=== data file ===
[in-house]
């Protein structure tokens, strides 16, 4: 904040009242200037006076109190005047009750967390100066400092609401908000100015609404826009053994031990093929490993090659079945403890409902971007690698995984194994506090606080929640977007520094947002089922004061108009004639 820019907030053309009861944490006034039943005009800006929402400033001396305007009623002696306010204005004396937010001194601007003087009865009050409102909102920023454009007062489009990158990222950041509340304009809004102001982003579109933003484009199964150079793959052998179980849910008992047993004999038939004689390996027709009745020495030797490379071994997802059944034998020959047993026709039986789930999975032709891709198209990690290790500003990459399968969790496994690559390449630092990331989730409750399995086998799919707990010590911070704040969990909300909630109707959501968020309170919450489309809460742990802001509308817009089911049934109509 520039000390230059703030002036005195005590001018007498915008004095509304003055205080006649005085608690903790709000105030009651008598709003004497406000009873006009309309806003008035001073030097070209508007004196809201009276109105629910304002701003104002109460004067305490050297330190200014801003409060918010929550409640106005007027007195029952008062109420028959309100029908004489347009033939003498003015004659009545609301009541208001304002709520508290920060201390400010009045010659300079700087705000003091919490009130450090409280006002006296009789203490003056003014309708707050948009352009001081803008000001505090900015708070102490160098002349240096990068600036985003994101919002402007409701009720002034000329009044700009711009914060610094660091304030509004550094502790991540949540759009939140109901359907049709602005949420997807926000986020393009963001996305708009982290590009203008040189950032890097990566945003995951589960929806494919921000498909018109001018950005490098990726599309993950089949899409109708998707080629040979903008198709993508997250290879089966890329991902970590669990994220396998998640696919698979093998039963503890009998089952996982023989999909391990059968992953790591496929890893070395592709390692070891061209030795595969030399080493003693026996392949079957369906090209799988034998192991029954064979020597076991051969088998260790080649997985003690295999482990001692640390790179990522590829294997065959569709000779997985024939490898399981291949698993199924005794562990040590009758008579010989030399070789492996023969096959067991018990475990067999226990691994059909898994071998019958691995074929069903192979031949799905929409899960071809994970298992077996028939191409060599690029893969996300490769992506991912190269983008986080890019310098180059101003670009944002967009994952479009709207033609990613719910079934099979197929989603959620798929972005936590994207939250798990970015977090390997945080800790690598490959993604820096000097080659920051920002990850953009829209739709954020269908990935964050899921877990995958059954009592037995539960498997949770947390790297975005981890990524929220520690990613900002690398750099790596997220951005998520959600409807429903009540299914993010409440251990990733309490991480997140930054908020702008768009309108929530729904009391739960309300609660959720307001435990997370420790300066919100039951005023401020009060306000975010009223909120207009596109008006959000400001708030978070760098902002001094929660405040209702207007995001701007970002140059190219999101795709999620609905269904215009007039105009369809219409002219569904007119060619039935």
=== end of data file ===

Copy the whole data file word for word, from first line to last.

[in-house]
């Protein structure tokens, strides 16, 4: 904040009242200037006076109190005047009750967390100066400092609401908000100015609404826009053994031990093929490993090659079945403890409902971007690698995984194994506090606080929640977007520094947002089922004061108009004639 820019907030053309009861944490006034039943005009800006929402400033001396305007009623002696306010204005004396937010001194601007003087009865009050409102909102920023454009007062489009990158990222950041509340304009809004102001982003579109933003484009199964150079793959052998179980849910008992047993004999038939004689390996027709009745020495030797490379071994997802059944034998020959047993026709039986789930999975032709891709198209990690290790500003990459399968969790496994690559390449630092990331989730409750399995086998799919707990010590911070704040969990909300909630109707959501968020309170919450489309809460742990802001509308817009089911049934109509 520039000390230059703030002036005195005590001018007498915008004095509304003055205080006649005085608690903790709000105030009651008598709003004497406000009873006009309309806003008035001073030097070209508007004196809201009276109105629910304002701003104002109460004067305490050297330190200014801003409060918010929550409640106005007027007195029952008062109420028959309100029908004489347009033939003498003015004659009545609301009541208001304002709520508290920060201390400010009045010659300079700087705000003091919490009130450090409280006002006296009789203490003056003014309708707050948009352009001081803008000001505090900015708070102490160098002349240096990068600036985003994101919002402007409701009720002034000329009044700009711009914060610094660091304030509004550094502790991540949540759009939140109901359907049709602005949420997807926000986020393009963001996305708009982290590009203008040189950032890097990566945003995951589960929806494919921000498909018109001018950005490098990726599309993950089949899409109708998707080629040979903008198709993508997250290879089966890329991902970590669990994220396998998640696919698979093998039963503890009998089952996982023989999909391990059968992953790591496929890893070395592709390692070891061209030795595969030399080493003693026996392949079957369906090209799988034998192991029954064979020597076991051969088998260790080649997985003690295999482990001692640390790179990522590829294997065959569709000779997985024939490898399981291949698993199924005794562990040590009758008579010989030399070789492996023969096959067991018990475990067999226990691994059909898994071998019958691995074929069903192979031949799905929409899960071809994970298992077996028939191409060599690029893969996300490769992506991912190269983008986080890019310098180059101003670009944002967009994952479009709207033609990613719910079934099979197929989603959620798929972005936590994207939250798990970015977090390997945080800790690598490959993604820096000097080659920051920002990850953009829209739709954020269908990935964050899921877990995958059954009592037995539960498997949770947390790297975005981890990524929220520690990613900002690398750099790596997220951005998520959600409807429903009540299914993010409440251990990733309490991480997140930054908020702008768009309108929530729904009391739960309300609660959720307001435990997370420790300066919100039951005023401020009060306000975010009223909120207009596109008006959000400001708030978070760098902002001094929660405040209702207007995001701007970002140059190219999101795709999620609905269904215009007039105009369809219409002219569904007119060619039935």